Ireland's ice cream laws face revamp in the battle against obesity
The food standards regulations which set compositional requirements for ice-cream, and specifically its minimum milk-fat, milk solids and sugar content are set to be changed.
The Minister of State for Health Promotion, Marcella Corcoran Kennedy, has proposed to revoke the current Food Standards (Ice-Cream) Regulations dating from 1952.
In a statement by the FSAI, the ice cream industry, in an effort to make food healthier and to meet some of the objectives set in the Department of Health’s Strategy, is seeking to reformulate high fat, salt, sugar foods and drinks.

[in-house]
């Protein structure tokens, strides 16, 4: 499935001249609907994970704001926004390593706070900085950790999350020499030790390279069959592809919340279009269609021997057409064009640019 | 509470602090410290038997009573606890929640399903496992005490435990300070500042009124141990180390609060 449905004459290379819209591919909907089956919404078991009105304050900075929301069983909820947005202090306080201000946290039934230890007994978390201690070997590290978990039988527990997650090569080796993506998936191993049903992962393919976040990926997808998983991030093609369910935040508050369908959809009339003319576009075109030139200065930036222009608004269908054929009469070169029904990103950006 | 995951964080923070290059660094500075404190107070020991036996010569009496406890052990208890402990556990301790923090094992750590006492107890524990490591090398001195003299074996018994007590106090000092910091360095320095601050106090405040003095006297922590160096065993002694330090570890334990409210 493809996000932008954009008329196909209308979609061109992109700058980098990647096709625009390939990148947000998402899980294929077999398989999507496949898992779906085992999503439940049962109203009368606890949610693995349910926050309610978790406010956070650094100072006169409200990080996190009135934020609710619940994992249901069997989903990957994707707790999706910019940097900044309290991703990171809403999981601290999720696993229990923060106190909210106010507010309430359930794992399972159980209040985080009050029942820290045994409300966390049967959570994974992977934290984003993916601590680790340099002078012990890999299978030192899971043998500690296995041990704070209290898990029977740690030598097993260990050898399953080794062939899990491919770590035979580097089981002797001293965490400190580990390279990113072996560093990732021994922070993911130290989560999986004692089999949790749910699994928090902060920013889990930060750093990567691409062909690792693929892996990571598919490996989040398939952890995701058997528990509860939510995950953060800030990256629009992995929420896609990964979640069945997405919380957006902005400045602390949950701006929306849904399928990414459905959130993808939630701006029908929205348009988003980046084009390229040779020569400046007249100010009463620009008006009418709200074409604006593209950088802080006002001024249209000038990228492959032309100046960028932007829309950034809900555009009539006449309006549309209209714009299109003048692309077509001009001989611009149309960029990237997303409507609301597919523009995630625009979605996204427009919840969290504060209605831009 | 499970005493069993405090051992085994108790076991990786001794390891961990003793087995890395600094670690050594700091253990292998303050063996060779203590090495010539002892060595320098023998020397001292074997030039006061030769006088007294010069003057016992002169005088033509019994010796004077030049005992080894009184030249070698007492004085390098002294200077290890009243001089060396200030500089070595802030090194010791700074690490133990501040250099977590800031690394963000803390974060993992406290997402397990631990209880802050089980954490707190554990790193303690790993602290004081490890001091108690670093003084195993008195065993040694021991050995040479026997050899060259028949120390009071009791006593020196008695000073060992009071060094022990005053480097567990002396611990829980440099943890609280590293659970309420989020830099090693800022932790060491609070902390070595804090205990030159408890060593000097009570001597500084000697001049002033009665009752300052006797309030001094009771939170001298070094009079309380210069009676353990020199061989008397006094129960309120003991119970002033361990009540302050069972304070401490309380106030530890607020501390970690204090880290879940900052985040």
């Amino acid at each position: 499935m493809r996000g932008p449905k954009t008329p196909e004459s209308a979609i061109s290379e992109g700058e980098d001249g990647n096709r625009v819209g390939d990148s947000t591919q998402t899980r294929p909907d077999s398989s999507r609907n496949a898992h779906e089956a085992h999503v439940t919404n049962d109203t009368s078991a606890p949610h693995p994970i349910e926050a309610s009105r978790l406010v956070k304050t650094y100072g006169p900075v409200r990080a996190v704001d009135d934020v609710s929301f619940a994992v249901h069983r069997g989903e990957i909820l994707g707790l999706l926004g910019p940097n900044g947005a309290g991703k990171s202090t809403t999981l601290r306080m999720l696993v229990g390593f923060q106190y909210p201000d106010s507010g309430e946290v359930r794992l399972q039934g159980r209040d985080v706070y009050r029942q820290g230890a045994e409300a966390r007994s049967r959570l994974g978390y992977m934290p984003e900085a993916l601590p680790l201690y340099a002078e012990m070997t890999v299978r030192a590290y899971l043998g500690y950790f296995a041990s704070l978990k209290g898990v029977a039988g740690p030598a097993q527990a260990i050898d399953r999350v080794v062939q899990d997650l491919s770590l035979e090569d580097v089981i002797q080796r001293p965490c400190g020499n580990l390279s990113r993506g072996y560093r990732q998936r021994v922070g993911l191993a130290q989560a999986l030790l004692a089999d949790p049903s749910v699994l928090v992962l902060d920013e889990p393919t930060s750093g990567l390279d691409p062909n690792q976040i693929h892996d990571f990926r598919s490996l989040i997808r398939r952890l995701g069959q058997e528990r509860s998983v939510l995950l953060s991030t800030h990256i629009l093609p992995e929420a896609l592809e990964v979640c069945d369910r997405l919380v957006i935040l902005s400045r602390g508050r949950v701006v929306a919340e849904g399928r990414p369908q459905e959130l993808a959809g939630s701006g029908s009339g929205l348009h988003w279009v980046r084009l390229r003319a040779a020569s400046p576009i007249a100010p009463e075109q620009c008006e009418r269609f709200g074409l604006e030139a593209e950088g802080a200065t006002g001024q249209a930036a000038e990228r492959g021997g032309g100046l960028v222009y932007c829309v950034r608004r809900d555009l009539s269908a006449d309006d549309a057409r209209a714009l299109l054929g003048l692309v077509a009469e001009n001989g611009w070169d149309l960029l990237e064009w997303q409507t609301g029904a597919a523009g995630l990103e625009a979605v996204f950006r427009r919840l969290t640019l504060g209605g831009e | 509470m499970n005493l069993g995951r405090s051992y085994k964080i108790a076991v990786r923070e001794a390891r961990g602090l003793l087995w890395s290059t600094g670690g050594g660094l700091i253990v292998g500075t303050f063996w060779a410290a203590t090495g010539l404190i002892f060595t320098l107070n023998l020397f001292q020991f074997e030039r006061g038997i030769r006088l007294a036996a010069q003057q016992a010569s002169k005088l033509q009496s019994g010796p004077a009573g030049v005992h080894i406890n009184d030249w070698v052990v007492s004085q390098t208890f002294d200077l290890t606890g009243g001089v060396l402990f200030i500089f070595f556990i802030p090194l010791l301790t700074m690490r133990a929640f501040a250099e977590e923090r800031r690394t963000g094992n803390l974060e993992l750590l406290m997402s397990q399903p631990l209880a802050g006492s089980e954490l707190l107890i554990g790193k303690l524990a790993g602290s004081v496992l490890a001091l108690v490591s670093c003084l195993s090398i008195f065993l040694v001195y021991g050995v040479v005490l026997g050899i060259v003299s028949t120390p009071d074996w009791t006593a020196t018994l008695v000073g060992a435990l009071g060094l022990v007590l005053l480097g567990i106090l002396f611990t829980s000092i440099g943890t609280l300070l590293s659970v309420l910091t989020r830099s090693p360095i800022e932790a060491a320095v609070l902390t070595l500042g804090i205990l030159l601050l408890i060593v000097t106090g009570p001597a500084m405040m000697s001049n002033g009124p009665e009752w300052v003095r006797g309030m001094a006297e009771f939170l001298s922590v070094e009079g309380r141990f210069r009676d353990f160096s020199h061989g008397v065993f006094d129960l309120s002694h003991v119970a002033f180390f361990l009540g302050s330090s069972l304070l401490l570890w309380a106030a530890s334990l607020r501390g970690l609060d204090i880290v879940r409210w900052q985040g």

In particular, the stipulation that ice-cream contain at least 10% by weight of sugar presents problems for any company wishing to reduce the sugar content of its ice-cream products, according to the FSAI.
It says the purpose of the proposed Regulations is to revoke these compositional standards as soon as possible.
Having consulted other relevant government departments and official agencies, it is considered that is no longer fit for purpose and has largely been superseded by EU legislation, she said.
Recent research found that Ireland has the third highest consumption of ice cream per capita in Europe and the product has a retail market value of approximately €75.8m, according to Bord Bia.